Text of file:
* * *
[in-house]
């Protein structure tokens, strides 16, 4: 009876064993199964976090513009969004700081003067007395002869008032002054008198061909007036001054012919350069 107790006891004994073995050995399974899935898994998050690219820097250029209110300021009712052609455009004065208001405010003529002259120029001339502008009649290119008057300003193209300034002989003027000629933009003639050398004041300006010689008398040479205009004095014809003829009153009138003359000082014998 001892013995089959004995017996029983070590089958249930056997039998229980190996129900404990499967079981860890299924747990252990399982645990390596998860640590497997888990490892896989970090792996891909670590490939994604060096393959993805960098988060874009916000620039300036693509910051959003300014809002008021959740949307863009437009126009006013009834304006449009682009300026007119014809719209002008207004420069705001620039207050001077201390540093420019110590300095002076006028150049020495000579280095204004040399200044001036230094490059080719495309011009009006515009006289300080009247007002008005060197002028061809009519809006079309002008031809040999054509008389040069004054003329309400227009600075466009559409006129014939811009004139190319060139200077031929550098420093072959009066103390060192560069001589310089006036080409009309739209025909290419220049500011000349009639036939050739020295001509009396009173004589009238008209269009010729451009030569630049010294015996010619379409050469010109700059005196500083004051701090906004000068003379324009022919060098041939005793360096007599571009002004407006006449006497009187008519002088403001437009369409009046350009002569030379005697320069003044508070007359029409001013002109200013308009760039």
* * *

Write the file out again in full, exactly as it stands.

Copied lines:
[in-house]
């Protein structure tokens, strides 16, 4: 009876064993199964976090513009969004700081003067007395002869008032002054008198061909007036001054012919350069 107790006891004994073995050995399974899935898994998050690219820097250029209110300021009712052609455009004065208001405010003529002259120029001339502008009649290119008057300003193209300034002989003027000629933009003639050398004041300006010689008398040479205009004095014809003829009153009138003359000082014998 001892013995089959004995017996029983070590089958249930056997039998229980190996129900404990499967079981860890299924747990252990399982645990390596998860640590497997888990490892896989970090792996891909670590490939994604060096393959993805960098988060874009916000620039300036693509910051959003300014809002008021959740949307863009437009126009006013009834304006449009682009300026007119014809719209002008207004420069705001620039207050001077201390540093420019110590300095002076006028150049020495000579280095204004040399200044001036230094490059080719495309011009009006515009006289300080009247007002008005060197002028061809009519809006079309002008031809040999054509008389040069004054003329309400227009600075466009559409006129014939811009004139190319060139200077031929550098420093072959009066103390060192560069001589310089006036080409009309739209025909290419220049500011000349009639036939050739020295001509009396009173004589009238008209269009010729451009030569630049010294015996010619379409050469010109700059005196500083004051701090906004000068003379324009022919060098041939005793360096007599571009002004407006006449006497009187008519002088403001437009369409009046350009002569030379005697320069003044508070007359029409001013002109200013308009760039």